G.R. No. 80838. November 29, 1988 (Case Brief / Digest)

### Title: Eleuterio C. Perez vs. Court of Appeals and The People of the Philippines

### Facts:
– On October 21, 1974, Yolanda Mendoza filed a criminal complaint against Eleuterio Perez for Consented Abduction, designated as Criminal Case No. 618 at the Court of First Instance of Pampanga, Branch VI.
– Perez entered a “not guilty” plea, leading to a trial on the merits. On June 28, 1980, he was convicted.
– Perez appealed to the Court of Appeals, which acquitted him of Consented Abduction on October 29, 1982, but noted the act was more akin to “seduction and not abduction.”
– Following this, on July 22, 1983, Mendoza filed another criminal complaint for Qualified Seduction against Perez, registered as Criminal Case No. 83-8228 at the Municipal Trial Court of Pampanga, Branch IV.
– Perez filed a motion to quash based on double jeopardy and waiver/estoppel, which was denied, leading to a series of petitions for certiorari and prohibition bounced between courts due to jurisdictional and procedural errors, culminating in the denial of his petition for review by the Court of Appeals due to procedural lapses.

### Issues:
1. Whether the petitioner’s motion for reconsideration predicated on “appeal” was appropriate, and its procedural validity.
2. Whether double jeopardy applies in the transition from a charge of Consented Abduction to Qualified Seduction.
3. Whether Yolanda Mendoza’s actions (initially pressing charges for Consented Abduction and later for Qualified Seduction) bar the second case against Perez by virtue of waiver, estoppel, or pardon by delay.

### Court’s Decision:
1. The Court found no merit in Perez’s claim objecting to the procedural handling of his appeal. The Court clarified that an appeal is not the correct remedy from an order denying a motion to quash since such an order is interlocutory.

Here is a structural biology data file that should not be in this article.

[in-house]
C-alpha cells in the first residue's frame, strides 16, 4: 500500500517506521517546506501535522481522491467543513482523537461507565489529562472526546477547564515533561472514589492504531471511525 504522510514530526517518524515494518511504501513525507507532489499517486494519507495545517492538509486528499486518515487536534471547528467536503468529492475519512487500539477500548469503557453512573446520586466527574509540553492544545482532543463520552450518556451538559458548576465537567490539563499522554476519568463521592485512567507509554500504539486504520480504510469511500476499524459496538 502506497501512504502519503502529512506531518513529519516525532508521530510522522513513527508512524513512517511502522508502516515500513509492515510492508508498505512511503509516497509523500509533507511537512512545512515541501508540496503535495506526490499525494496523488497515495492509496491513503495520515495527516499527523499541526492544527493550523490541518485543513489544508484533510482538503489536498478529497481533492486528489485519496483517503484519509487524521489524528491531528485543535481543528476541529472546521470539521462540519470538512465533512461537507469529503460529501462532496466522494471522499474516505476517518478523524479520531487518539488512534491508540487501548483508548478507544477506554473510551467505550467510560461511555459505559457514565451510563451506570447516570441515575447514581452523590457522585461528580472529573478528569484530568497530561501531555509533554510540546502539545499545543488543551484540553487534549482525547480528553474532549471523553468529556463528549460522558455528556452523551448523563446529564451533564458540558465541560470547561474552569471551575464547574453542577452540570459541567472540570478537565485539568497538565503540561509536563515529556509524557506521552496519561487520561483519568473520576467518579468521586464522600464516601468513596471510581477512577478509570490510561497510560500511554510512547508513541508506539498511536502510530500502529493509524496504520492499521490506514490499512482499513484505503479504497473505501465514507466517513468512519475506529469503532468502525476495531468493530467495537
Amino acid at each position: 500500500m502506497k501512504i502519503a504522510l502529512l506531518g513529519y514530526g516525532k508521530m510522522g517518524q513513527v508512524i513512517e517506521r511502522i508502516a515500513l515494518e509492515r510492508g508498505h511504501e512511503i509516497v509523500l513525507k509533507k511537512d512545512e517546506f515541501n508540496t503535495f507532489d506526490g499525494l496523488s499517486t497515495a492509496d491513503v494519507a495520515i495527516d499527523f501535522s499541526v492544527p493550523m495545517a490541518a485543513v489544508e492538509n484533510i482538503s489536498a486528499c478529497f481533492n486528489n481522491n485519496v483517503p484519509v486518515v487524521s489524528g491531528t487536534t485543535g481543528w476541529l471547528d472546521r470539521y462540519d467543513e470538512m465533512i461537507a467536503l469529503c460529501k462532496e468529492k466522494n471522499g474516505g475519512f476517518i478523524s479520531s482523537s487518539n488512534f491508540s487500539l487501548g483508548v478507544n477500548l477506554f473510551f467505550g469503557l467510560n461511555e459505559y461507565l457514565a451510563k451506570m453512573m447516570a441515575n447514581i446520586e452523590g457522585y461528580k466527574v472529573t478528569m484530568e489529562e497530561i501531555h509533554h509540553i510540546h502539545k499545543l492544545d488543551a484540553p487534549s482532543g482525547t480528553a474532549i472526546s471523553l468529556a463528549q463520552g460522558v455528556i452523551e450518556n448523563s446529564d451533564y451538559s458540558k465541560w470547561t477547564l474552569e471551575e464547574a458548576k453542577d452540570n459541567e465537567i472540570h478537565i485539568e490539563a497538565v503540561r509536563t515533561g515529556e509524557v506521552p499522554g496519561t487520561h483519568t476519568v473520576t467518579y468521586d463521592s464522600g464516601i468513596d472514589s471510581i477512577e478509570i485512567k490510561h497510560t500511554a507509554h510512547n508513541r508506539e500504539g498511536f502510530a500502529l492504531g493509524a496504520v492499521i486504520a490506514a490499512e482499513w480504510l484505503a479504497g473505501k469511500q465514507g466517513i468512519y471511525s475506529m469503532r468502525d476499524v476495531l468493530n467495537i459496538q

2. On the issue of double jeopardy, the Court ruled this defense could not be sustained. Despite arising from the same facts, Consented Abduction and Qualified Seduction are distinct crimes requiring different elements; hence, an acquittal from one does not safeguard against prosecution for the other.
3. Regarding waiver, estoppel, or pardon by delay, the Court rejected Perez’s arguments. Complainant’s filing of a subsequent case is not indicative of waiver or estoppel, nor does the delay in filing suggest pardon, especially considering the statutory limitations relevant to the charge of Qualified Seduction.

### Doctrine:
This case restates the principle that double jeopardy does not apply if two offenses, although originating from the same set of facts, each necessitates a proof of an element that the other does not require. Moreover, it underscores that procedural rules, including those governing appeals and petitions for review, are jurisdictional and mandatory, upholding the significance of adhering to prescribed procedures to avoid case dismissals on technicalities.

### Class Notes:
– **Double Jeopardy**: Protects from being tried twice for the same offense. Not applicable if offenses, though similar in fact, are different in law.
– **Procedure on Denial of Motion to Quash**: An order denying a motion to quash is interlocutory, and the correct course of action is to proceed to trial and appeal any conviction, not to appeal the interlocutory order itself.
– **Appeals and Original Actions**: Distinguishing between an appeal and an original action (e.g., certiorari) is crucial, as it determines the correct procedural path and jurisdiction.
– **Waiver and Estoppel in Criminal Proceedings**: The concepts of waiver, estoppel, or pardon by the offended party in criminal cases are narrowly construed and do not typically obstruct the prosecution of distinct offenses arising from the same facts.
– **Statutory Limitations**: Comprehension of statutory limitations is essential as delay in filing charges may affect the viability of prosecutions, barring situations where statutes explicitly extend such periods.

### Historical Background:
This case unfolds against the backdrop of the evolving Philippine judicial system, including changes instituted by Batas Pambansa Blg. 129 in 1981, which reorganized courts and altered their jurisdiction. This reorganization is pivotal in understanding the jurisdictional challenges and procedural complexities encountered during the litigation process in this case.


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